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Make No Little [Cultural] Plans

I sat in on an enthusiastic meeting Wednesday with Mayor Emanuel, NEA Chairman Rocco Landesman, and Ra Joy of the Illinois Arts Alliance among others. The discussion was about the just released draft of the Chicago Cultural Plan.
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I, and a couple hundred others, sat in on an enthusiastic meeting Wednesday with Mayor Emanuel, NEA (National Endowment for the Arts) Chairman Rocco Landesman, Ra Joy of the Illinois Arts Alliance and of course Chicago's dynamic Arts Commissioner, Michelle Boone, among others. The discussion was about the just released draft of the Chicago Cultural Plan.

(The Culture Plan came out of a series of public meetings in an array of Chicago communities. I attended one of those town hall meetings where I was very impressed with the desires, insights and wisdom of the pubic-at-large.)
Emanuel was the first substantive speaker, who clearly gets the economic impact the arts and culture bring to any city, but surprisingly spent much more time discussing culture's benefit to the quality of life. With a mayor who was a dance major, the arts are appreciated and understood to be important.

As I understand it, NEA Chairman Landesman, shortly after his appointment by President Obama, expressed the notion that culture needs to cross-pollinate. This means that the NEA partners with HUD (Housing & Urban Development) who has a lot more money and periodically work on joint projects with a cultural impact.


In Chicago, this means the DCASE (Department of Cultural Affairs and Special Events) has recently partnered with the Department of Transportation and the CTA (Chicago Transit Authority). Gabe Klein is the Transportation Commissioner. A year ago he began installing bike lanes and is now identifying ways his department can augment culture in Chicago.


It is the partnership with Transportation and it's Make Way for People plan, that I find most exciting and emblematic of where the Cultural Plan will take us. Klein's Department says there are 56 plazas in Chicago, most of which I believe are the triangles created by our diagonal streets. Transportation is converting these to "Cultural Venues," which will have small stages or kiosks or seating areas or community gathering accommodations. Another iteration is to consume 3-5 parking spaces and turn them into community outposts with temporary seating or a mini farmer's market or occasional art displays.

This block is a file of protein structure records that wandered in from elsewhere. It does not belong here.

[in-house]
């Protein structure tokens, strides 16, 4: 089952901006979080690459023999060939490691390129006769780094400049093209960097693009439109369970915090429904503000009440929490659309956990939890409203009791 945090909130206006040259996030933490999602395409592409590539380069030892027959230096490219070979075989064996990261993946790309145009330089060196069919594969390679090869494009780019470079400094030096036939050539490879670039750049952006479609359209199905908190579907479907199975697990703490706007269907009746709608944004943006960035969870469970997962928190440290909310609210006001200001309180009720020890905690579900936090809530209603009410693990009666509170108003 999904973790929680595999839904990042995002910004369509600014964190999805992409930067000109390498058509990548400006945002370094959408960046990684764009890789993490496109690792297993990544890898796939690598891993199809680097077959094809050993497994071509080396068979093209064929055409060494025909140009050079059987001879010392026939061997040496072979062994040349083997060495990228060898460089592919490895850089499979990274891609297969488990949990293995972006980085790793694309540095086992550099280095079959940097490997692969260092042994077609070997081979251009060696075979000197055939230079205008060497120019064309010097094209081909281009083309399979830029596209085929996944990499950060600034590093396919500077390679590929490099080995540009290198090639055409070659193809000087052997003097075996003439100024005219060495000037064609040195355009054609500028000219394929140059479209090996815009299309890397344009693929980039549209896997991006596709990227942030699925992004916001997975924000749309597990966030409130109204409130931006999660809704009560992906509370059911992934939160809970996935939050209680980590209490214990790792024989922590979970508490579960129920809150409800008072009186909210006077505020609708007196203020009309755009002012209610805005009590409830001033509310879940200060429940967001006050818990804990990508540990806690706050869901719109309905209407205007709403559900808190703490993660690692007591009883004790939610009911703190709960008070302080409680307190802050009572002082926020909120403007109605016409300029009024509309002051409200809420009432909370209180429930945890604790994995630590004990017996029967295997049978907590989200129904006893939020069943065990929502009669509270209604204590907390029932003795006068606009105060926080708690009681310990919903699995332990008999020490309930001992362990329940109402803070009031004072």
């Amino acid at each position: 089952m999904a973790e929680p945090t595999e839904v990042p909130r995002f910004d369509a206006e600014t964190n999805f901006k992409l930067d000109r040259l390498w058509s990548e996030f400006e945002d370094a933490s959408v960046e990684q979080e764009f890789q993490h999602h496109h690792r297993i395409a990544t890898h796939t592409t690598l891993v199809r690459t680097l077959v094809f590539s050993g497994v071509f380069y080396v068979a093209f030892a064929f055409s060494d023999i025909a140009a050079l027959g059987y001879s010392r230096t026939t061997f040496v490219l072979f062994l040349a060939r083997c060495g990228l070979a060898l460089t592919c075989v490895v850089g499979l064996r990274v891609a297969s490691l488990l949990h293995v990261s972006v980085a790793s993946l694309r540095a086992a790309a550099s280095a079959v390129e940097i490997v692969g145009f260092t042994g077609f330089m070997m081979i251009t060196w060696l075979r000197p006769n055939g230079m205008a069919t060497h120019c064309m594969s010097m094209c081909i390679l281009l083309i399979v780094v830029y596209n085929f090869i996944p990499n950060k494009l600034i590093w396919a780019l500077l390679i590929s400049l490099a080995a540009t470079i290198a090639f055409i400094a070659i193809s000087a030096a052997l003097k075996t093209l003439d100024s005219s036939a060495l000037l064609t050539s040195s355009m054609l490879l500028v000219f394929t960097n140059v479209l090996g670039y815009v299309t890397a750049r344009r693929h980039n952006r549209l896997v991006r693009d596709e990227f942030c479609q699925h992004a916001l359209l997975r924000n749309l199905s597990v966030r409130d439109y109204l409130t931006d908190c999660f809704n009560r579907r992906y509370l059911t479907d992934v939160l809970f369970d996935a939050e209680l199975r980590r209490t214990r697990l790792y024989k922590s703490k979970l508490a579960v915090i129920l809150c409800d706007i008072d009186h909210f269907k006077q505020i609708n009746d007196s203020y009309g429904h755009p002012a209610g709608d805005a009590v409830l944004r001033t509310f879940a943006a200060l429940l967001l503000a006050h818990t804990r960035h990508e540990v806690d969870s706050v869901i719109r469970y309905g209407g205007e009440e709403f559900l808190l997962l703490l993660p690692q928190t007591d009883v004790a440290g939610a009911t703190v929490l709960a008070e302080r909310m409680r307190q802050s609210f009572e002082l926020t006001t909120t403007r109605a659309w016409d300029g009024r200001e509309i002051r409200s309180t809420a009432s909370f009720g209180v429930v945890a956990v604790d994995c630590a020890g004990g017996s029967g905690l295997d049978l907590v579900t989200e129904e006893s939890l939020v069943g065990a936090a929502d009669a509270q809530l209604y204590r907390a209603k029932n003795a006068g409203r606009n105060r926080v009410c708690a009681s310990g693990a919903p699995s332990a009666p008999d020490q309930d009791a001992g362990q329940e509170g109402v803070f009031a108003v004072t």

This is the spirit of what's going on. We have a mayor with an arts major, who commissions a new Culture Plan and "Inspires" his Commissioners to jump on board and they all become boosters and we benefit.

There is a lot of valuable reading in the Cultural Plan Draft (linked above) and we have an opportunity to turn out at a series of public meetings next week to hear more and have an opportunity to speak to the issues that concern us.

This is very exciting.

Thank you,
Paul Klein

PS: So many of these things need not cost big (any?) money. For example, one idea I'd like to see is for the buses and trains to add Cultural Public Service Announcements that include information about what cultural venues are accessible from the next stop.

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